Remember in school what happened whenever the teacher asked a question that required a bit of thinking?
Some of the kids would shoot their hands up in the air. “Ooh, pick me! Pick me!” Fast forward to the workplace. In meetings, the leader asks a question or poses a problem that requires some thought, and those same people instantly start speaking.
Those people are most likely extroverts.
Meanwhile, you’re quietly thinking, “This isn’t as simple as it seems. There are a lot of variables to consider. Hmm… I have some thoughts, but I want to give a more complete, nuanced answer. I wish I’d known ahead of time so I could have prepared a well-thought-out response. “
Then you’re told in evaluation sessions at work that you need to “speak up more in meetings.” And as a child, your teacher commented on report cards that you’re “too quiet” and that you “need to participate in class discussions.”
You are most likely an introvert.
What’s going on here? In a nutshell:
Introverts need to “think it out.” Extroverts need to “talk it out.” It’s all a matter of brain wiring.
An extrovert I know told me that in school – and today as an adult – she’s always trusted that when she opens her mouth, something good will come out. She’s describing the extrovert’s need to “talk it out.” Extroverts’ brains are optimized to use “working memory,” which involves a shallower blood pathway in the brain. So extroverts can give an instant answer and “think on their feet,” talking out the details to elaborate on their initial thought.
Introverts’ brains utilize a longer, more complicated blood pathway that relies on information stored in long-term memory. Introverts are thinking ninjas! Their brains are constantly processing input, connecting the dots, assessing risks…
So while the extroverts are talking, the introverts are thinking!
The big problem of course is that we live in an extrovert-biased culture, so the extroverts are rewarded and the introverts are made to feel that there’s “something wrong” with them.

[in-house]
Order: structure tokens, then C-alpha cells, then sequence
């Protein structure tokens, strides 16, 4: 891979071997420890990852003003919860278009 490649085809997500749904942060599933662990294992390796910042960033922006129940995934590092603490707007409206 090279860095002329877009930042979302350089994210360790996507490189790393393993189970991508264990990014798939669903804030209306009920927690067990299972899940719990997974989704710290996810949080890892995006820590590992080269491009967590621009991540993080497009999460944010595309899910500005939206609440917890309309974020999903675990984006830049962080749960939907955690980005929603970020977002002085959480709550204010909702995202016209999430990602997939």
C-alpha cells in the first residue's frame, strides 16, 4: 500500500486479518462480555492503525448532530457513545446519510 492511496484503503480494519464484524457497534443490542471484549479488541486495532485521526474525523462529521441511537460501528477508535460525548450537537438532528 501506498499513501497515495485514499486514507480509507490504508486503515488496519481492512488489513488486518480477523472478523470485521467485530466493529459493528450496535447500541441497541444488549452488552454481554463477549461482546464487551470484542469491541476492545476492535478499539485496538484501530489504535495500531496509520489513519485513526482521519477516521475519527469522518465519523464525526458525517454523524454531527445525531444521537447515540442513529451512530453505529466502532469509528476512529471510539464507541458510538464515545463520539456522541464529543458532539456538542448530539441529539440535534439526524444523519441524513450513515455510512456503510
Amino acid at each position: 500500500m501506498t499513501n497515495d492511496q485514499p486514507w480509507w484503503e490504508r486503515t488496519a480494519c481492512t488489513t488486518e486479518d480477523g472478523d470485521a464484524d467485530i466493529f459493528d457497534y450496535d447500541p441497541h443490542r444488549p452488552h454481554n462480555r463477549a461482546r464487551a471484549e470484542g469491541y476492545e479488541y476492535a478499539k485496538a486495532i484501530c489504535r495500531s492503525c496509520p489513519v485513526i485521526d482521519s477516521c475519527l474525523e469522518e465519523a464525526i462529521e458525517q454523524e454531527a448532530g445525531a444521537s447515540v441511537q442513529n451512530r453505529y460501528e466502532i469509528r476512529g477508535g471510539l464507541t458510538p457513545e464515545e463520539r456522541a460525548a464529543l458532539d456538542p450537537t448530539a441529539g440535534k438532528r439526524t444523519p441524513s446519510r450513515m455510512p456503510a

And until brain imaging technology came along, introverts were judged as “neurotic,” “maladjusted to the world.”
This belief still prevails, but you don’t have to buy into it! You are actually gifted!
In the workplace, you’re the one who sees the downside to gung-ho initiatives. Unfortunately, you’re often shut down by the leaders and labeled as “too negative.” Slowly, leaders are being educated to the fact that up to half their employees are introverts and that these employees are valuable.
Most people are “ambiverts,” meaning near the middle, but almost everyone is on one side or the other of the introvert/extrovert spectrum. Whichever side you’re on, feel good about being who you are and celebrate the differences!
There’s nothing wrong with you as an introvert – in fact you’re wonderfully complex and creative. It’s how your brain is wired.
I want to give you hope by reassuring you that you don’t have to stuff yourself into the extrovert paradigm, feeling divorced from your authentic self.
How would you like to:
- Let go of shame around being an introvert and start honoring who you truly are?
- Move from coping to thriving using your natural strengths?
- Strategize from inside your personal Comfort Zone based on your skillsets and introvert needs?
If you have a solopreneur business – as a consultant, coach, etc. – and you dream of being your authentic, relaxed, fully expressed introverted self, you’ll want to get my inspiring and practical workbook so you can thrive as a solopreneur. You can get it here: